Kipling also wrote a short sto­ry col­lec­tion for younger chil­dren called Just So Sto­ries.  The sto­ries are fan­ci­ful fables about such things as how ele­phants got trunks (The Elephant’s Child), How the Leop­ard Got His Spots, and How the Camel Got His Hump.  They are the cutest ever and you should read them to your kids all the freak­ing time.  Ok, I guess that’s it about ol’ Rudy.  Read on, friends!

just so stories

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16 Dec

Happy birthday to my historical soul mate, Jane Austen!

Who wouldn't love that face?

Who wouldn’t love that face?

So here’s the thing.  Some peo­ple don’t like Jane Austen.  As a rule, I wouldn’t real­ly mind that, because I’m not the kind of per­son who needs every­one to agree with him, but I kind of real­ly need every­one to agree with me that Jane Austen is the best thing in the world.  Most­ly because of all the anti-Austen opin­ions I’ve ever read, the most com­mon com­plaint, by far, is that her books are bor­ing.  False.  Patent­ly, hilar­i­ous­ly, stu­pid­ly false.  I’ve actu­al­ly con­clud­ed that peo­ple who don’t like Jane Austen prob­a­bly can’t actu­al­ly read.  And since Decem­ber 16th is her birth­day, I shall here and now school you all on the love­ly Jane’s intense awe­some­ness.


Because if you can read, and you picked up Pride and Prej­u­dice, how could you not be inter­est­ed in Mr. Bennet’s quip, “You mis­take me, my dear. I have a high respect for your nerves. They are my old friends. I have heard you men­tion them with con­sid­er­a­tion the­se twen­ty years at least.”  That’s gold!

Who can read Emma Woodhouse’s hilar­i­ous­ly snarky blun­der, “Ah! ma’am, but there may be a dif­fi­cul­ty. Par­don me, but you will be lim­it­ed as to number–only three at once.”  And not lit­er­al­ly lol?  She’s so ridicu­lous­ly self-sat­is­fied that she becomes a bitch!

And the dry wit of Sense and Sen­si­bil­i­ty, “It is not every­one,’ said Eli­nor, ‘who has your pas­sion for dead leaves.”  So great.  Point being, Jane Austen rules, and you (if you don’t love Jane Austen) drool.  Full stop.


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9 Dec

KU’s Simple, Two-step Program for Upping Your Christmas Card Game!

Step 1!  Buy awe­some Christ­mas cards like the­se!

Look at this adorable owl!

Look at this adorable owl!

Look how happy that ice-skating deer is!  He's the definition of jolly!

Look how hap­py that ice-skat­ing deer is! He’s the def­i­n­i­tion of jol­ly!

OMG Rudolph!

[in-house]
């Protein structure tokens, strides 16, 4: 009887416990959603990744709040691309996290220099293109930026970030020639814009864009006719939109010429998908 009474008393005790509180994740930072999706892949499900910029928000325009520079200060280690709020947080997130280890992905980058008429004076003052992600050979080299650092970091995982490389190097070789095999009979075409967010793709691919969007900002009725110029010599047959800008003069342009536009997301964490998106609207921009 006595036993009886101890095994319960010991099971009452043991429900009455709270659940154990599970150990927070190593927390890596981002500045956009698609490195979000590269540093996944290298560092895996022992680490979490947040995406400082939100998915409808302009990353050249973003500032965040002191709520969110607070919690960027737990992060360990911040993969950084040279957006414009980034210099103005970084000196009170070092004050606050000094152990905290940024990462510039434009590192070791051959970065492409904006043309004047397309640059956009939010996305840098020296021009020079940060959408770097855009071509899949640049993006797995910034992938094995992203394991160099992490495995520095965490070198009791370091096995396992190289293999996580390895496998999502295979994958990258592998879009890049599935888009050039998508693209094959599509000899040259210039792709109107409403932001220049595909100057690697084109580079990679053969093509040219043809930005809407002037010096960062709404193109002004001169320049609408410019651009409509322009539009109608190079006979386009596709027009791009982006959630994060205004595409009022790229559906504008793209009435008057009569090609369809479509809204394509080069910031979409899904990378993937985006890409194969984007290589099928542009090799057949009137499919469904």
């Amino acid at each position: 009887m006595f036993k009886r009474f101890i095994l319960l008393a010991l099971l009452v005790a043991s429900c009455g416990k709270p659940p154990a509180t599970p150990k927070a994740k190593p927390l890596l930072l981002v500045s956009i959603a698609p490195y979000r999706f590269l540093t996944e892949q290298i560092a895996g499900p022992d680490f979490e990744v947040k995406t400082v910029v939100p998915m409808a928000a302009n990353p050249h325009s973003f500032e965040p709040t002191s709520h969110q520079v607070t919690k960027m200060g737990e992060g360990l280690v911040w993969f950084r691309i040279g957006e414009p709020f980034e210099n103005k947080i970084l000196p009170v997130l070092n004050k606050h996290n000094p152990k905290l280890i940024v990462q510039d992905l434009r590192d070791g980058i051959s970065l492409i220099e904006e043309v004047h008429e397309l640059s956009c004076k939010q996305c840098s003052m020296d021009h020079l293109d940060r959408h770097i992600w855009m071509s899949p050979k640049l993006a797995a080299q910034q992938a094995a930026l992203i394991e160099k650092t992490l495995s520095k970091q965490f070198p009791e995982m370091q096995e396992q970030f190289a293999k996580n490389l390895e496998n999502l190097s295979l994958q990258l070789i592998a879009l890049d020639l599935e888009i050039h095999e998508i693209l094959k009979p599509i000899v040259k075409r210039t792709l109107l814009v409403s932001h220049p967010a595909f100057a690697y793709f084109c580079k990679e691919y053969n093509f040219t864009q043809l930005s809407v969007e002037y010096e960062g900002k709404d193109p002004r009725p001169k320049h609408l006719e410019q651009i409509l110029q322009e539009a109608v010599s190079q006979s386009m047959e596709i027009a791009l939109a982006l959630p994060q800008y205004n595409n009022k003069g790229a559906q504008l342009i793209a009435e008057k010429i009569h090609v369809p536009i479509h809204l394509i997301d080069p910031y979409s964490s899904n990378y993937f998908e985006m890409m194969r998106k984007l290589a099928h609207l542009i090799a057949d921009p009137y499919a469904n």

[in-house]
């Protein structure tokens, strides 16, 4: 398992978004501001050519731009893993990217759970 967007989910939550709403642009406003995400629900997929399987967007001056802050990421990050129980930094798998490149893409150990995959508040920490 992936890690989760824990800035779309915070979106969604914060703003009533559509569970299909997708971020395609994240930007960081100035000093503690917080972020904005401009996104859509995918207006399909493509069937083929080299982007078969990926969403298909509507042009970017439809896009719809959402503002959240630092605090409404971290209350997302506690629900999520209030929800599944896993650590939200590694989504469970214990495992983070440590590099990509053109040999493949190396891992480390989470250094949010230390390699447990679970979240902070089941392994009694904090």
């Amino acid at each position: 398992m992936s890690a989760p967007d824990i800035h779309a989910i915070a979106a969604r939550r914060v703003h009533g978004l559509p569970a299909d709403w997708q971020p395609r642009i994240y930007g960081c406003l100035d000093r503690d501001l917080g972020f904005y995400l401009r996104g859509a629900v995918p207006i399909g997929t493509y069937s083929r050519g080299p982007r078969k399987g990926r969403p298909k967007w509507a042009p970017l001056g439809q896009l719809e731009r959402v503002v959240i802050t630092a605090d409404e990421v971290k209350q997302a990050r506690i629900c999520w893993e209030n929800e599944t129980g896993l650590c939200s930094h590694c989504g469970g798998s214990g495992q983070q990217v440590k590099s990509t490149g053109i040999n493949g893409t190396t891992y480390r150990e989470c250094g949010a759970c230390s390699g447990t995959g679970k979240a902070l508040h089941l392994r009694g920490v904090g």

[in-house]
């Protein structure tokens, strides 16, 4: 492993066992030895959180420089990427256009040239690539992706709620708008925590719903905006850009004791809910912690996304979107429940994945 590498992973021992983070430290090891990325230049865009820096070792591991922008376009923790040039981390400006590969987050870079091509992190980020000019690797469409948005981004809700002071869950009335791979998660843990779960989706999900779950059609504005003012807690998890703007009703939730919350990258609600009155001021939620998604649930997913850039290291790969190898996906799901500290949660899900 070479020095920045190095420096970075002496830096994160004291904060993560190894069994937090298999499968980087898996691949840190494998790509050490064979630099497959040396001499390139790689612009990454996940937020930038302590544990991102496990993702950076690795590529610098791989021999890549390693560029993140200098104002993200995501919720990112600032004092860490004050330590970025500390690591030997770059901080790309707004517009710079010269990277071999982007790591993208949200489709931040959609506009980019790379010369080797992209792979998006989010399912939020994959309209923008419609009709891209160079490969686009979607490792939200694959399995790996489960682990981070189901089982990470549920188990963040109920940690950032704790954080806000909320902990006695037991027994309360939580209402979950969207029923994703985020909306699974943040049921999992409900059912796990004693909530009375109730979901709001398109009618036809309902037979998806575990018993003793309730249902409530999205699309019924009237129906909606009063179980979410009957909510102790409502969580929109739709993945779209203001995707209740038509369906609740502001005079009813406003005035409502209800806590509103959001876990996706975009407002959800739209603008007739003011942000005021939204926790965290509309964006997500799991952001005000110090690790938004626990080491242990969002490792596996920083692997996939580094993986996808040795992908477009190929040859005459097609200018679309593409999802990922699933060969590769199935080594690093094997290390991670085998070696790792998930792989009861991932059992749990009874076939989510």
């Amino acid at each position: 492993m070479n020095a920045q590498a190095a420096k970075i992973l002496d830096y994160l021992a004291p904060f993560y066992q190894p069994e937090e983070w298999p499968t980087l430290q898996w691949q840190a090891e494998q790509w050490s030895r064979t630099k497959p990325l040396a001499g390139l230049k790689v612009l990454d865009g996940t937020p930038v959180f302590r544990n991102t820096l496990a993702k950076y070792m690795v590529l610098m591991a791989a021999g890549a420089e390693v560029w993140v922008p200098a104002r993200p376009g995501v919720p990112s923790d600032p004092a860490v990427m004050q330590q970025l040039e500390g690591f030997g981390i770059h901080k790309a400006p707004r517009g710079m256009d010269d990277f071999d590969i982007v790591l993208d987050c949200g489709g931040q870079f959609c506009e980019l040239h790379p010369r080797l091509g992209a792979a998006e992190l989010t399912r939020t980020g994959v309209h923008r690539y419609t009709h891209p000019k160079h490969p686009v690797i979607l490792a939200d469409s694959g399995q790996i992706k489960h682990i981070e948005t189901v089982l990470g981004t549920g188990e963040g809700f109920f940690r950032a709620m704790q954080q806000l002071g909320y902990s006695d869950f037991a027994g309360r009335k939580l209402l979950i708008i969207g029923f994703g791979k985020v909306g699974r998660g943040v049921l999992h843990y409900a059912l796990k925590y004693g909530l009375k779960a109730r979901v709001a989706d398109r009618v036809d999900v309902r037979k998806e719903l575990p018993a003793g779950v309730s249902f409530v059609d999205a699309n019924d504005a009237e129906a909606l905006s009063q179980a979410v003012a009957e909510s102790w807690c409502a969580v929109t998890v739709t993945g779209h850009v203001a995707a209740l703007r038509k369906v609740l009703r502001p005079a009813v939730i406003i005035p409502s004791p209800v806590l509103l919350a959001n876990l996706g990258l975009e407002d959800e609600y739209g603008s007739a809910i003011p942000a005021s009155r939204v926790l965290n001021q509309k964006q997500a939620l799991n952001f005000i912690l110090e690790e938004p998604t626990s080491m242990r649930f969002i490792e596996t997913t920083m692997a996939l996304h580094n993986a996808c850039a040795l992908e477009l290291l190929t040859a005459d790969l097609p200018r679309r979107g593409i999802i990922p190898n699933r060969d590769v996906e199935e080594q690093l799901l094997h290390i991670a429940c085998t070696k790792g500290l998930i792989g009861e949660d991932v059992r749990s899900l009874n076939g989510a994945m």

OMG Rudolph!

Take THAT fruitcake apologists!

Take THAT fruit­cake apol­o­gists!

Edward Gorey ftw!

Edward Gorey ftw!

It's like a Christmas Where's Waldo!

It’s like a Christ­mas Where’s Wal­do!

When in doubt, flowers and glitter.  In all situations.

When in doubt, flow­ers and glit­ter. In all sit­u­a­tions.

Ugh.  It's so cute I just wanna punch it in the face.

Ugh. It’s so cute I just wan­na punch it in the face.

Yes, those are penguins on a ski lift. And they pop. out.  Like, wtf. Too cute.

Yes, those are pen­guins on a ski lift. And they pop. out. Like, wtf. Too cute.

Dude, pop out cards are the coolest.

Dude, pop out cards are the coolest.

Funny Christmas cards are so good, guys.

Fun­ny Christ­mas cards are so good, guys.

Foiled cards are also super classy.

Foiled cards are also super classy.

And my favorite card ever, Santa with all his North Pole friends.  So great, you guys.

And my favorite card ever, San­ta with all his North Pole friends. So great, you guys.

Step 2:  There is no step 2, dum­my!  You did it!  Christ­mas card mas­tery unlocked!  Send those cards!  All the­se and much more here at KU!  Come and get ‘em!

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8 Dec

KU’s Great Gift Ideas: The Christmas Series! Stocking Stuffers for the Reader(s) in Your Life!

Let’s be hon­est, KU is pret­ty much stock­ing stuffer cen­tral.  San­ta shops here for the stuff he puts in your stock­ing.  Seri­ous­ly.  Also he loves us.  Obvi­ous­ly.  Any­way, here are some stock­ing stuffer ideas for your favorite bib­lio­phile!

Letterpress tattoos!  So you can make your favorite book quotes on your skin!

Let­ter­press tat­toos! So you can make your favorite book quotes on your skin!

Literary wristwatches!  (Also we have a ton more that aren't literary but are frickin' epic, so, there's that.)